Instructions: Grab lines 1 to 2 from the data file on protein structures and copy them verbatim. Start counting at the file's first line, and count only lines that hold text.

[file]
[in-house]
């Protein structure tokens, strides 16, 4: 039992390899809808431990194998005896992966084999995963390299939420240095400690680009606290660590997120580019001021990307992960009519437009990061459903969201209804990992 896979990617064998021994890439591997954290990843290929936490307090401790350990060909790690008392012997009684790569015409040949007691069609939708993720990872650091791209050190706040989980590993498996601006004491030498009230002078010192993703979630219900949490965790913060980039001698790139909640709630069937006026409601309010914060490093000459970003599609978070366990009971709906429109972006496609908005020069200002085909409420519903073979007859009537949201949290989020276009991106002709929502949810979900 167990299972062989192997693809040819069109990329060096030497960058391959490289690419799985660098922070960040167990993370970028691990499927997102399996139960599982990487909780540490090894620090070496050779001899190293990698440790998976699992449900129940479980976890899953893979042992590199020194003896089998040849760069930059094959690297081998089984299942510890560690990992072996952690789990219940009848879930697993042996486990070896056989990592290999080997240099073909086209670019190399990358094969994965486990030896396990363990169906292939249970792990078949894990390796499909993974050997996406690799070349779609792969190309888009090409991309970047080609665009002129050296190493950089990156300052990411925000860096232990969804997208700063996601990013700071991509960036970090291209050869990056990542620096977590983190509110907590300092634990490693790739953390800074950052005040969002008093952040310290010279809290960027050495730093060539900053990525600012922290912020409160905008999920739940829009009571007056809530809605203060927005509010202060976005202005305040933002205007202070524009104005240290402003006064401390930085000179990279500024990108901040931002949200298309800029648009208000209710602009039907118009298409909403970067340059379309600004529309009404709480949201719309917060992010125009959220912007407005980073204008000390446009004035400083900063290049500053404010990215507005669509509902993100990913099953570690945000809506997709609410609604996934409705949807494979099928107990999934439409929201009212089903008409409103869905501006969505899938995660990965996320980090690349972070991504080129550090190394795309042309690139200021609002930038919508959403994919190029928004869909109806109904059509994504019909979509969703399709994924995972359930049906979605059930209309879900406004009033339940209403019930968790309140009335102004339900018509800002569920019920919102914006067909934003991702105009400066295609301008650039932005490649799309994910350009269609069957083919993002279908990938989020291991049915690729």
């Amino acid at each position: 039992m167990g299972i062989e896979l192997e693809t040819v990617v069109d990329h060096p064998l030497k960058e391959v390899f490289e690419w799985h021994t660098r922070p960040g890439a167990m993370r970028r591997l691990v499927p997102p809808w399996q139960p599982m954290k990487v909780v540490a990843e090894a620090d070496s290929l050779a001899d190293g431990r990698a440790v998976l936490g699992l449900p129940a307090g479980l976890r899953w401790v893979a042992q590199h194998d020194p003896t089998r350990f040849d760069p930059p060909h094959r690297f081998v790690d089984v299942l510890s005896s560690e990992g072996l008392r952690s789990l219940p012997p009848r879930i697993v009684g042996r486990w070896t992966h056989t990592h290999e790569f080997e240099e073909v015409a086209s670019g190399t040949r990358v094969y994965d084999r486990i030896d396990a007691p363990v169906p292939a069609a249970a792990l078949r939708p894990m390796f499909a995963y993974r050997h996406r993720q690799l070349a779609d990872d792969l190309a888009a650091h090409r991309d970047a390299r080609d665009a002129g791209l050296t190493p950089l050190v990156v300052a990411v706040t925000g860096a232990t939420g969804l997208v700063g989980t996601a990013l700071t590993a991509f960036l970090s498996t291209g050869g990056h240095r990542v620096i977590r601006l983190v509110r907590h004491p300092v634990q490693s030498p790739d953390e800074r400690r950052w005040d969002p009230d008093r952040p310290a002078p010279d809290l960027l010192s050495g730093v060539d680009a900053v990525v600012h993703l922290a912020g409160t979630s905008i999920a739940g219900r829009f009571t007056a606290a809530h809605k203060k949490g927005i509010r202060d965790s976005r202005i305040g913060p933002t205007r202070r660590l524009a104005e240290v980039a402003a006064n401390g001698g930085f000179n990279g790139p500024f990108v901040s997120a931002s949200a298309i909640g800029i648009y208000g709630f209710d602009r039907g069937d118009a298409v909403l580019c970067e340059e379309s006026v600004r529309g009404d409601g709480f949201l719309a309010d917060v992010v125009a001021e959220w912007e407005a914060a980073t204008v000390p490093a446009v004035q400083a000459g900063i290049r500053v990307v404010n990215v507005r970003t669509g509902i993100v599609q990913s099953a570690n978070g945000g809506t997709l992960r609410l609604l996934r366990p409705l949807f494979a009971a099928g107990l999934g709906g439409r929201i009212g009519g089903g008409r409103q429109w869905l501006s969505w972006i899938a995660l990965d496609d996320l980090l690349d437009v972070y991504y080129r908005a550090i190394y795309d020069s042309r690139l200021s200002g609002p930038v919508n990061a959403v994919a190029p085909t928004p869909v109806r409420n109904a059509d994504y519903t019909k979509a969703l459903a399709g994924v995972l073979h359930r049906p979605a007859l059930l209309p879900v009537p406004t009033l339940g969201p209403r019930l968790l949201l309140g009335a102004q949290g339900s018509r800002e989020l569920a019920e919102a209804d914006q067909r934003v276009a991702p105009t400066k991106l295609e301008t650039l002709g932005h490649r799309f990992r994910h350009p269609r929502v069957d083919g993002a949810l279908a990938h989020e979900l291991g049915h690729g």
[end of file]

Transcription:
[in-house]
């Protein structure tokens, strides 16, 4: 039992390899809808431990194998005896992966084999995963390299939420240095400690680009606290660590997120580019001021990307992960009519437009990061459903969201209804990992 896979990617064998021994890439591997954290990843290929936490307090401790350990060909790690008392012997009684790569015409040949007691069609939708993720990872650091791209050190706040989980590993498996601006004491030498009230002078010192993703979630219900949490965790913060980039001698790139909640709630069937006026409601309010914060490093000459970003599609978070366990009971709906429109972006496609908005020069200002085909409420519903073979007859009537949201949290989020276009991106002709929502949810979900 167990299972062989192997693809040819069109990329060096030497960058391959490289690419799985660098922070960040167990993370970028691990499927997102399996139960599982990487909780540490090894620090070496050779001899190293990698440790998976699992449900129940479980976890899953893979042992590199020194003896089998040849760069930059094959690297081998089984299942510890560690990992072996952690789990219940009848879930697993042996486990070896056989990592290999080997240099073909086209670019190399990358094969994965486990030896396990363990169906292939249970792990078949894990390796499909993974050997996406690799070349779609792969190309888009090409991309970047080609665009002129050296190493950089990156300052990411925000860096232990969804997208700063996601990013700071991509960036970090291209050869990056990542620096977590983190509110907590300092634990490693790739953390800074950052005040969002008093952040310290010279809290960027050495730093060539900053990525600012922290912020409160905008999920739940829009009571007056809530809605203060927005509010202060976005202005305040933002205007202070524009104005240290402003006064401390930085000179990279500024990108901040931002949200298309800029648009208000209710602009039907118009298409909403970067340059379309600004529309009404709480949201719309917060992010125009959220912007407005980073204008000390446009004035400083900063290049500053404010990215507005669509509902993100990913099953570690945000809506997709609410609604996934409705949807494979099928107990999934439409929201009212089903008409409103869905501006969505899938995660990965996320980090690349972070991504080129550090190394795309042309690139200021609002930038919508959403994919190029928004869909109806109904059509994504019909979509969703399709994924995972359930049906979605059930209309879900406004009033339940209403019930968790309140009335102004339900018509800002569920019920919102914006067909934003991702105009400066295609301008650039932005490649799309994910350009269609069957083919993002279908990938989020291991049915690729």